V PEOPLE AND EQUIPMENT
38. Human resources have been identified time and
again as a major problem in delivering cancer research and cancer
care in the NHS. Professor Nurse said "the major issue is
one to do with resource, getting people out there to be able to
actually treat this disease".
Professor McVie gave us details: "we are 400 or 600 medical
oncologists short, 200 clinical oncologists, we have not got an
academic pathologist within a mile of most of these cancer centres,
radiologists are stretched".
He explained "I do not think we have just got a unique problem
in oncology, it just happens that cancer research has been remarkably
successful in the last ten or 15 years and we have got much more
to offer and, therefore, the demand has suddenly gotten there
because there is far more opportunity to improve the outcome of
patients with common cancers".
39. The Cancer Plan committed the Government to funding
an increase in medical staff by 2006. By that time there should
be nearly 1,000 extra cancer consultants. The Cancer Plan contains
a table showing the anticipated percentage increase of consultants
in their respective fields.
Table Two: Anticipated Consultant Numbers (Medical,
% increase 1999-2006
|Palliative care Physicians
Source: 1999 consultant numbers - DoH Workforce Census, September
The Christie Hospital however reported a bleak picture: "we
are lagging well behind the proposed timetable for increases in
numbers of consultants. We started below the national average
and are falling further behind".
40. Consultant numbers are not the only problem. The Committee's
Report highlighted the worst areas. There was a shortage of specialist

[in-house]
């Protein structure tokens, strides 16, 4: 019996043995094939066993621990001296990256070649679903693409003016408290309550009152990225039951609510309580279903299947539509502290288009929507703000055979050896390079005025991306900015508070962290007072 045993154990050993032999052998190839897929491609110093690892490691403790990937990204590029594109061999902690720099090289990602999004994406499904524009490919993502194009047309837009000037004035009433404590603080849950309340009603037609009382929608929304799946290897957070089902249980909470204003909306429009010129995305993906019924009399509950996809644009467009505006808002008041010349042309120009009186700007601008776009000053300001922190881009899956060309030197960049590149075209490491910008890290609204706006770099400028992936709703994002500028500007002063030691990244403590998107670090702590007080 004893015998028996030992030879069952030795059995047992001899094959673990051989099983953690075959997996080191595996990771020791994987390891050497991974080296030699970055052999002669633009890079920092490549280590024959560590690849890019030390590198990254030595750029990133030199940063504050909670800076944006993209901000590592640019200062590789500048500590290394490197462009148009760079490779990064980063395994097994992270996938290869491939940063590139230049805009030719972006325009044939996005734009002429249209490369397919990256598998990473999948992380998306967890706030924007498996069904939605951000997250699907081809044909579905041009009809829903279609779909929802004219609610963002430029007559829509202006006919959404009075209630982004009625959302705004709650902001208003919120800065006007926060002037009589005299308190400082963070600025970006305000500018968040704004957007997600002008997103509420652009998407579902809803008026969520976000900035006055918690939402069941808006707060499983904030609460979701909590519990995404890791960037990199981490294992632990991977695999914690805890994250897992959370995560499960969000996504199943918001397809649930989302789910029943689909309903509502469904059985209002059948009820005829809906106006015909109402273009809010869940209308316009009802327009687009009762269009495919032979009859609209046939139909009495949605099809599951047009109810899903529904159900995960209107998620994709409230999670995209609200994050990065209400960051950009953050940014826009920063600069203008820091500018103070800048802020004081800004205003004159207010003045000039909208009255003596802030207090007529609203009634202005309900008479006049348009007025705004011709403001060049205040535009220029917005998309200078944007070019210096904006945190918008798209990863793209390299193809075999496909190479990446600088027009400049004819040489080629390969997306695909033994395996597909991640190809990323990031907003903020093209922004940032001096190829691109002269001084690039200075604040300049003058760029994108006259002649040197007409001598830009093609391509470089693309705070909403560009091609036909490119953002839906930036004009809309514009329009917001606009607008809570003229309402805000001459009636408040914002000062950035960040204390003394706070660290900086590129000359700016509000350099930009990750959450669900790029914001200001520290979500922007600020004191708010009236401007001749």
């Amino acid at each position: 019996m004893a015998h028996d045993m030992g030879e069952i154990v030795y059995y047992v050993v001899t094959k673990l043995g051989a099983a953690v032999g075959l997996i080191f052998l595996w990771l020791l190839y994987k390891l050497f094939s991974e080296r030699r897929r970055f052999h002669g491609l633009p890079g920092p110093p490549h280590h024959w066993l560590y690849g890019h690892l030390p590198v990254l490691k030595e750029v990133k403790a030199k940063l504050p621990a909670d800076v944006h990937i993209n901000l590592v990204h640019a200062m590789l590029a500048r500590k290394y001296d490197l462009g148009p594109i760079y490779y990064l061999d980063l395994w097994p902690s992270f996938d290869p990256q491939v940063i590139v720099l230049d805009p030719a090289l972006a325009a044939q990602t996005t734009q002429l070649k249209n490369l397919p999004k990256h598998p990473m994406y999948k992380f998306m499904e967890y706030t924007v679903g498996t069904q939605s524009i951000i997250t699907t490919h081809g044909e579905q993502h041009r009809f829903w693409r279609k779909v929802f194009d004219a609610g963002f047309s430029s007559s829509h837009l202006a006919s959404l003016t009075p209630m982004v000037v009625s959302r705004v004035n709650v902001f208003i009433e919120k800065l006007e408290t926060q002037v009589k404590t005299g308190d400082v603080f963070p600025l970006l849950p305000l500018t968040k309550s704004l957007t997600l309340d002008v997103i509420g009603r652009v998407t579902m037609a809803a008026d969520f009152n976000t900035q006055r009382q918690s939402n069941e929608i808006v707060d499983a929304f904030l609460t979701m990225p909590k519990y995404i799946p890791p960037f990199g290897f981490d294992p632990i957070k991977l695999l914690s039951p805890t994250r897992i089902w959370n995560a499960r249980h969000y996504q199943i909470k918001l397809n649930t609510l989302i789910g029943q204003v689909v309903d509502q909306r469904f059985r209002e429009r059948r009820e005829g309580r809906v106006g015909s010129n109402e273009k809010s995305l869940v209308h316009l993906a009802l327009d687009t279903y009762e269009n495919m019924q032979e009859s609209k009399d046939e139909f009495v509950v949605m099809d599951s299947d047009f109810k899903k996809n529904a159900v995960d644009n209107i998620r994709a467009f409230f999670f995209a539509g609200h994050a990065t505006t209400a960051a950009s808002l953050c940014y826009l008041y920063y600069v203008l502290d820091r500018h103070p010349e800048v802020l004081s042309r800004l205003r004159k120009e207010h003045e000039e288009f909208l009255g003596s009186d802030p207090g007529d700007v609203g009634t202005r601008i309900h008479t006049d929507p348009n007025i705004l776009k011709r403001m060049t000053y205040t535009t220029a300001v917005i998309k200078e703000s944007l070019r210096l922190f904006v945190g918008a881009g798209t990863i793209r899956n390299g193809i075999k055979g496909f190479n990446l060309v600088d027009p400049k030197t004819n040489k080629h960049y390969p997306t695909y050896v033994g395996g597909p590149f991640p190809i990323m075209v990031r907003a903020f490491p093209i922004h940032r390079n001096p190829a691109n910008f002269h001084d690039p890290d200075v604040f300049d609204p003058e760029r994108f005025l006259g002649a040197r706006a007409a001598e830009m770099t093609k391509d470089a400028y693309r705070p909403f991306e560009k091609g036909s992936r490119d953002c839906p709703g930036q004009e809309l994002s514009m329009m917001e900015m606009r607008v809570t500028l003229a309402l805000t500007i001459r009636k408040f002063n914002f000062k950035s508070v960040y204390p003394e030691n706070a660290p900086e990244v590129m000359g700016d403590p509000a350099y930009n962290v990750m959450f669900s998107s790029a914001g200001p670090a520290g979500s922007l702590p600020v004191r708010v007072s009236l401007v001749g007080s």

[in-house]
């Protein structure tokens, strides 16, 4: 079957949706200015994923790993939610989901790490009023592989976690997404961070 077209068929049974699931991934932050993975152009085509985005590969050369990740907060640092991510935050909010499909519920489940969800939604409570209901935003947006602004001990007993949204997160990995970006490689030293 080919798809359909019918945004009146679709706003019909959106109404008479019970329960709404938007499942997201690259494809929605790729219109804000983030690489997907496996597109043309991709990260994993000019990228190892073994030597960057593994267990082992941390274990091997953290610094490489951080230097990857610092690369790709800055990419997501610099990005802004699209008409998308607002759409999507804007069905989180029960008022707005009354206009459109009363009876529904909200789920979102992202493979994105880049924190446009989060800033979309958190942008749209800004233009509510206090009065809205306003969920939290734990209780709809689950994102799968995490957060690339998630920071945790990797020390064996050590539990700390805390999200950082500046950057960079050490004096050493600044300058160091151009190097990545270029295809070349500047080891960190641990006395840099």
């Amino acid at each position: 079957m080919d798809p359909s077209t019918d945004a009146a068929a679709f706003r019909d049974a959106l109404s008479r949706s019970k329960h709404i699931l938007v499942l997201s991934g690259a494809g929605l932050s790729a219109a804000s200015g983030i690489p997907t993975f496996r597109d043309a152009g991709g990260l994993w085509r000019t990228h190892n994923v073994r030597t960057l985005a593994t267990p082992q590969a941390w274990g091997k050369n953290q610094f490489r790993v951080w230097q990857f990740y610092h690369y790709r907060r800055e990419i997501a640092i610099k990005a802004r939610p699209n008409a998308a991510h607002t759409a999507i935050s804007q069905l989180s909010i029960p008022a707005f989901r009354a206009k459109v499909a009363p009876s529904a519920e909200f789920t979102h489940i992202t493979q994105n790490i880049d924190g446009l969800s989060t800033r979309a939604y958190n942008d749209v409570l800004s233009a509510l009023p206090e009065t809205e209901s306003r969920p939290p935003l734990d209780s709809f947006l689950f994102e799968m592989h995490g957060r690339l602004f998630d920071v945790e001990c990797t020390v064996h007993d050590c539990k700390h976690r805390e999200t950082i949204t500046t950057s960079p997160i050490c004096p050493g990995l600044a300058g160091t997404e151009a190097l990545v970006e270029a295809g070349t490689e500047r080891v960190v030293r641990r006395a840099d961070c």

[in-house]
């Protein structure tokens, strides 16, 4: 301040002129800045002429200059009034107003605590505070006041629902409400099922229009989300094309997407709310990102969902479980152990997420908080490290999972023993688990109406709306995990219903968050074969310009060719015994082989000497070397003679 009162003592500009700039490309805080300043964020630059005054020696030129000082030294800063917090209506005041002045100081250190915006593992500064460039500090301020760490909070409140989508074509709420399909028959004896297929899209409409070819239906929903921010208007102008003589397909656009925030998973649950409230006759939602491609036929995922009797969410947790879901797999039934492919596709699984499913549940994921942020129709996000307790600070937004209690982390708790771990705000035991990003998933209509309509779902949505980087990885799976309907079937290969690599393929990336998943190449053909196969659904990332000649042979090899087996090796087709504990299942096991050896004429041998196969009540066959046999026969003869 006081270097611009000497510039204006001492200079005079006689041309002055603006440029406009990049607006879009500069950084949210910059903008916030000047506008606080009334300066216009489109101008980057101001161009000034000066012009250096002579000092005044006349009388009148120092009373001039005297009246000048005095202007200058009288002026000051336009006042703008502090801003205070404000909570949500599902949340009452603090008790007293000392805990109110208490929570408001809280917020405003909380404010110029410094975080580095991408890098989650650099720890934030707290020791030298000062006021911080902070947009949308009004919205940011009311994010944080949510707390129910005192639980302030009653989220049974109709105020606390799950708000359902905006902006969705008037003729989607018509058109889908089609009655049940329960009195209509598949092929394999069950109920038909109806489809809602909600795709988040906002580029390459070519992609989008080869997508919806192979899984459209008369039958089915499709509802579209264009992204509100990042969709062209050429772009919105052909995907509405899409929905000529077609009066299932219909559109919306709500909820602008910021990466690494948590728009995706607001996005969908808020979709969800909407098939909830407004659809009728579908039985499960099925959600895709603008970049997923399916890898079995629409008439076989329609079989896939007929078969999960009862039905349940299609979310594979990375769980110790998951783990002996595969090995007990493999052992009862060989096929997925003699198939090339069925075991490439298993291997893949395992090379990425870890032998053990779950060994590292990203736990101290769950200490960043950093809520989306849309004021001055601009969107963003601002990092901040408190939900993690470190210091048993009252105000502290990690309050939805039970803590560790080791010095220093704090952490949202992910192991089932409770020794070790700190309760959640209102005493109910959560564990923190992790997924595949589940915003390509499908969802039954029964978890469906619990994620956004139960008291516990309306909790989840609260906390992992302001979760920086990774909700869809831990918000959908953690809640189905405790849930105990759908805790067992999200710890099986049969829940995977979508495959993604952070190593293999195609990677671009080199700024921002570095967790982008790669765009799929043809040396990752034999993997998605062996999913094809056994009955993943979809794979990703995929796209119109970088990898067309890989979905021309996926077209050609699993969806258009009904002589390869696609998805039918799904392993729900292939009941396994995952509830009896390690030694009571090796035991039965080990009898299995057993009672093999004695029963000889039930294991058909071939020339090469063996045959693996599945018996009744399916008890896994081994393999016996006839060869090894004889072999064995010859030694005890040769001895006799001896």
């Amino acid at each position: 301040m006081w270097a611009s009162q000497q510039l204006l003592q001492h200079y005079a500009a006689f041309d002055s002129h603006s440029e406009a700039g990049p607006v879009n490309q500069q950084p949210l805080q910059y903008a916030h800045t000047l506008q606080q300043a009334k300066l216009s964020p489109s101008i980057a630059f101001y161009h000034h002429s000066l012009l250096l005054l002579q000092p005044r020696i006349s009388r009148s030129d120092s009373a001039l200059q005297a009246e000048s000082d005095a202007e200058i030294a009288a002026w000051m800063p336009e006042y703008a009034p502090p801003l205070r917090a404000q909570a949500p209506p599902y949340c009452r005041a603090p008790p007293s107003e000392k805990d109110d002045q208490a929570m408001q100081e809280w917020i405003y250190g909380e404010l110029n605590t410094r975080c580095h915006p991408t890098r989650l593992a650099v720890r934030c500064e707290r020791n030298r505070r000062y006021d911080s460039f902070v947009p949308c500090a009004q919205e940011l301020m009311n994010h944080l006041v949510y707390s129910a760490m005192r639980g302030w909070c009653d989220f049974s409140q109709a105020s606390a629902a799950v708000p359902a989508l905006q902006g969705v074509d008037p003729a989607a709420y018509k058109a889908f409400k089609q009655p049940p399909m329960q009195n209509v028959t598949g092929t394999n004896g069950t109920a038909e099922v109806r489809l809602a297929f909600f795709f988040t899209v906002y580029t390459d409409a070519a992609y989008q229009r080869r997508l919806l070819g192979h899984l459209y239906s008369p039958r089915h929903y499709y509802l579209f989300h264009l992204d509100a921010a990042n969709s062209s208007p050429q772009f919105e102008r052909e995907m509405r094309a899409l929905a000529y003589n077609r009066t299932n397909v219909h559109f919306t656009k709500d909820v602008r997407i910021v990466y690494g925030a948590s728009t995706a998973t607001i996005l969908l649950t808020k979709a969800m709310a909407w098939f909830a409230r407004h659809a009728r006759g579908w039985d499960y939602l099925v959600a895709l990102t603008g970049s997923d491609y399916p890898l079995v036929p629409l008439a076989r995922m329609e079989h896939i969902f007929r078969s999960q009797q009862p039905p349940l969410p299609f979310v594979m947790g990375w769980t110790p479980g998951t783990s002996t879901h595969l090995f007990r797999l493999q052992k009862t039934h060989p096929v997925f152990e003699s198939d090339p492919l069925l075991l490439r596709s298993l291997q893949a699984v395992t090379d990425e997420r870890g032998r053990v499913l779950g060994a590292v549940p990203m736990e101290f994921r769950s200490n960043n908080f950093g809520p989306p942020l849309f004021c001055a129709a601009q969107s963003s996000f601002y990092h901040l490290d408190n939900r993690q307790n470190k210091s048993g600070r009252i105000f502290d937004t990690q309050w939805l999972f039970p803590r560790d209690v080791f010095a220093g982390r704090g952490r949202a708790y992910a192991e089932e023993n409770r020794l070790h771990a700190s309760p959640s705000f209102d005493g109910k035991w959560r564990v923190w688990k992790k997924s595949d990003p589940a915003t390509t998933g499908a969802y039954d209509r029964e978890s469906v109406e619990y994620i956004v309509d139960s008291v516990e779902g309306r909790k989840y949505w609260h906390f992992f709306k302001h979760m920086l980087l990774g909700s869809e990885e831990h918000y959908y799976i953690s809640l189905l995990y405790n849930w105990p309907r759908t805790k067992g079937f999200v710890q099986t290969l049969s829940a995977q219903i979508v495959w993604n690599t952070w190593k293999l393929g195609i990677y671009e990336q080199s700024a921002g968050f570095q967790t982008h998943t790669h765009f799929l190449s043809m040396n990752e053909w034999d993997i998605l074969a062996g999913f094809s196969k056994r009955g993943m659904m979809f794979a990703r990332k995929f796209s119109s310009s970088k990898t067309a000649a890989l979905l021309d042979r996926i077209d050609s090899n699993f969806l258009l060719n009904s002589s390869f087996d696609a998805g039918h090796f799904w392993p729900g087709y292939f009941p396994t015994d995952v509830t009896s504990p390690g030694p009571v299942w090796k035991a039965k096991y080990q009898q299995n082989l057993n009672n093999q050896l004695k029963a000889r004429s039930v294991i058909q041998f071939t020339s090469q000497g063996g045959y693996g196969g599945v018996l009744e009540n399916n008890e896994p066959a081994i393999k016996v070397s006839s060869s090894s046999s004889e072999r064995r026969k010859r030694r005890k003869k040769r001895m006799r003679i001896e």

cancer nurses; pay and career structures for non-medically qualified
staff, such as laboratory scientific officers and radiographers,
were poor and staffing levels overall are low. The Committee's
Report stated "pay and career structures for essential non-medically
qualified professionals, notably medical laboratory scientific
officers and radiographers, are inadequate and enhanced training
and recruitment programmes are required. Without such staff effective
treatment is impossible".
The Christie Hospital told us "the most crucial problem currently
is recruitment and retention of therapy radiographers".
41. When we asked about the numbers for staff other than consultants,
Professor Richards told us "the difficulties are, for example,
with cancer nurses, that they have never been previously separately
identified as such, but they are just within the nursing workforce".
We asked Professor Richards what progress had been made in recruiting
extra staff. He highlighted other disciplines which were short
of staff: urology, cancer nurses, radiographers and therapy radiographers,
and told us "I cannot give you numbers in training for each
of those different disciplines, but what I can say is the number
of trainees has increased, and we are set to get a larger number
of consultants, say, in each of those areas".
He argued that there was no easy way of setting targets for staff,
as requirements and responsibilities change over time.
42. Professor Richards told us that the National Cancer Research
Networks would each produce a Service Delivery Plan once established,
giving details of what they would be doing and how. Part of this
Service Delivery Plan will be a Workforce Plan. He felt that it
was important for the NRCNs to be involved in decisions on staffing:
for example "it may be that you need one extra consultant
between two hospitals, working as a Network you will be able to
see that". We
asked the Department of Health for any staffing targets so far
identified by NCRNs but they were unable to provide them. Eighteen
NCRNs had submitted Service Delivery Plans, but these outlined
current staffing requirements only.
We are concerned at the Department of Health's inability
to provide real targets or figures on NHS cancer staff, even for
those in training. Without current staffing figures and targets,
progress cannot be assessed in future. We urge them the Department
to publish its staffing goals and to provide regular updates on
their progress. Funding posts is not enough: the Department must
ensure that there are enough staff in training to fill these posts.
We find lack of measurable progress in addressing staffing problems
43. The Committee's Report expressed concern at the lack of equipment
available in the NHS for both diagnosis and radiotherapy. It recommended